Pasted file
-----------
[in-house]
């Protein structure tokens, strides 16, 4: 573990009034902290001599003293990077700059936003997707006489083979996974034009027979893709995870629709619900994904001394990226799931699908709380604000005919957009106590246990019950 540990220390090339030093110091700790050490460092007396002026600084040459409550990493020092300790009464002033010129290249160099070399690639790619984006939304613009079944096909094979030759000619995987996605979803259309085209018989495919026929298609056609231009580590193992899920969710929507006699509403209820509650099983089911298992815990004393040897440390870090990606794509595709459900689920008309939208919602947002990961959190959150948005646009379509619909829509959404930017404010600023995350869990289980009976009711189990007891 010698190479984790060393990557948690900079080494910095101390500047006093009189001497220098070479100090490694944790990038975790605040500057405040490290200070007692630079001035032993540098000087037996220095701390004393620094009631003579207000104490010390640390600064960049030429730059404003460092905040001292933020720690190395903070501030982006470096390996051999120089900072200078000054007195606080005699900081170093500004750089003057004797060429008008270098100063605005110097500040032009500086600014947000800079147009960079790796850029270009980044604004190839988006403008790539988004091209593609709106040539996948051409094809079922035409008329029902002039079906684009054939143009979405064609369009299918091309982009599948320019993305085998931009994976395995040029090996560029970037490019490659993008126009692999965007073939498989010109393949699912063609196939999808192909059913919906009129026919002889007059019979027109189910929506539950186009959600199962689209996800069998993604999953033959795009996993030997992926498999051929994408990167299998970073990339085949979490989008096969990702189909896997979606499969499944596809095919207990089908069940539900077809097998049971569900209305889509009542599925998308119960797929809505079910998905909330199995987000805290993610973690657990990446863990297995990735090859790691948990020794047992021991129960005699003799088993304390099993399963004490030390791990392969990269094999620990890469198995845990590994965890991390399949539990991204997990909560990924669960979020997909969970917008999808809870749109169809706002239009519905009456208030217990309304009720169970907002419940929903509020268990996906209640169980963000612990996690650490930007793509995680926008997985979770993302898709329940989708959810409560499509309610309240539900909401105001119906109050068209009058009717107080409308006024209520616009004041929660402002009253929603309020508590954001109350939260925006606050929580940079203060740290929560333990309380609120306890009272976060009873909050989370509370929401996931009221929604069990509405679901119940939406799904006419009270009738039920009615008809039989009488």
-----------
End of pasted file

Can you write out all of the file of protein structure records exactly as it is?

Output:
[in-house]
């Protein structure tokens, strides 16, 4: 573990009034902290001599003293990077700059936003997707006489083979996974034009027979893709995870629709619900994904001394990226799931699908709380604000005919957009106590246990019950 540990220390090339030093110091700790050490460092007396002026600084040459409550990493020092300790009464002033010129290249160099070399690639790619984006939304613009079944096909094979030759000619995987996605979803259309085209018989495919026929298609056609231009580590193992899920969710929507006699509403209820509650099983089911298992815990004393040897440390870090990606794509595709459900689920008309939208919602947002990961959190959150948005646009379509619909829509959404930017404010600023995350869990289980009976009711189990007891 010698190479984790060393990557948690900079080494910095101390500047006093009189001497220098070479100090490694944790990038975790605040500057405040490290200070007692630079001035032993540098000087037996220095701390004393620094009631003579207000104490010390640390600064960049030429730059404003460092905040001292933020720690190395903070501030982006470096390996051999120089900072200078000054007195606080005699900081170093500004750089003057004797060429008008270098100063605005110097500040032009500086600014947000800079147009960079790796850029270009980044604004190839988006403008790539988004091209593609709106040539996948051409094809079922035409008329029902002039079906684009054939143009979405064609369009299918091309982009599948320019993305085998931009994976395995040029090996560029970037490019490659993008126009692999965007073939498989010109393949699912063609196939999808192909059913919906009129026919002889007059019979027109189910929506539950186009959600199962689209996800069998993604999953033959795009996993030997992926498999051929994408990167299998970073990339085949979490989008096969990702189909896997979606499969499944596809095919207990089908069940539900077809097998049971569900209305889509009542599925998308119960797929809505079910998905909330199995987000805290993610973690657990990446863990297995990735090859790691948990020794047992021991129960005699003799088993304390099993399963004490030390791990392969990269094999620990890469198995845990590994965890991390399949539990991204997990909560990924669960979020997909969970917008999808809870749109169809706002239009519905009456208030217990309304009720169970907002419940929903509020268990996906209640169980963000612990996690650490930007793509995680926008997985979770993302898709329940989708959810409560499509309610309240539900909401105001119906109050068209009058009717107080409308006024209520616009004041929660402002009253929603309020508590954001109350939260925006606050929580940079203060740290929560333990309380609120306890009272976060009873909050989370509370929401996931009221929604069990509405679901119940939406799904006419009270009738039920009615008809039989009488």